Date of Award

Spring 1-10-2014

Degree Type


Degree Name

Doctor of Philosophy (PhD)


Kinesiology and Health

First Advisor

Mark D. Geil, Ph.D.

Second Advisor

Jianhua Wu, Ph.D.

Third Advisor

Yu-ping Chen, SCD

Fourth Advisor

Yong Tai Wang, Ph.D.


The aim of the current study is to investigate novel therapeutic/treatment methods and outcome measurement for children with Idiopathic Toe Walking (ITW). Fifteen typically developing (TD) children and 15 children with ITW, aged between 4 to 10 years old, participated. The participants performed a gait exam including 30 barefoot walking trials over three 4-meter walkways before and after a whole-body vibration intervention. Vibration perception threshold tests were also conducted before and after the vibration intervention. In the gait exams, each of the walking surfaces represented a different tactile stimulus and the vibration intervention included standing on a whole body vibration platform for 60 seconds. Kinematics were collected at 100 Hz with a seven-camera 3-D motion analysis system. Walking surface and vibration intervention were the independent variables. Temporal-spatial gait parameters such as velocity, cadence, step length, and step width were measured. Heel rise occurrence (HR32) and vibration perception threshold (VPT) were also calculated as dependent variables.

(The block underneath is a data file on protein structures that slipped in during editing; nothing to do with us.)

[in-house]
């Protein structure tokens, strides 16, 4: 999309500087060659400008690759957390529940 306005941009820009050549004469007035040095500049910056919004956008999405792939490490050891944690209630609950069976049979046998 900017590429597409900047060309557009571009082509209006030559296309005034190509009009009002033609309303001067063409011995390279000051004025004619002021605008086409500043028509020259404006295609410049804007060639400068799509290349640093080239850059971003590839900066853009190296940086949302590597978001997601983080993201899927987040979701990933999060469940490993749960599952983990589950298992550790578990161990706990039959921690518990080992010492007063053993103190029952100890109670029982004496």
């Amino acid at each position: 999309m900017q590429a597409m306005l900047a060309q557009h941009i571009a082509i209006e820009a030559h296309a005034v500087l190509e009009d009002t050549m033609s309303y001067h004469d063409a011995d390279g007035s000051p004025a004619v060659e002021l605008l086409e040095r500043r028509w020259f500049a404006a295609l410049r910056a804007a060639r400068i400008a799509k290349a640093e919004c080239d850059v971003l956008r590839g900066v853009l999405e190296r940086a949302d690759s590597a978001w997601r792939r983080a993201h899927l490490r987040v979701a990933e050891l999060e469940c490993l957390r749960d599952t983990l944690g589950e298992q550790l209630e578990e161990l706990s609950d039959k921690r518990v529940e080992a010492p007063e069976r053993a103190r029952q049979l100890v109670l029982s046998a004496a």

Walking surface significantly altered the gait parameter of both TD children and children with ITW. Vibration intervention altered the VPT scores of both TD children and children with ITW. Manipulated surface and excessive vibration may be important in the development of therapeutic/treatment methods for children with Idiopathic Toe Walking. HR32 is a novel calculation designed to distinguish on aspect of the toe-walking gait pattern. It significantly identified toe-walking patterns and quantified treatment results. Children with ITW appeared to have less toe-walking on the gravel surface. Walking on gravel surface is a potential novel method to reduce toe-walking immediately with no negative after-effects.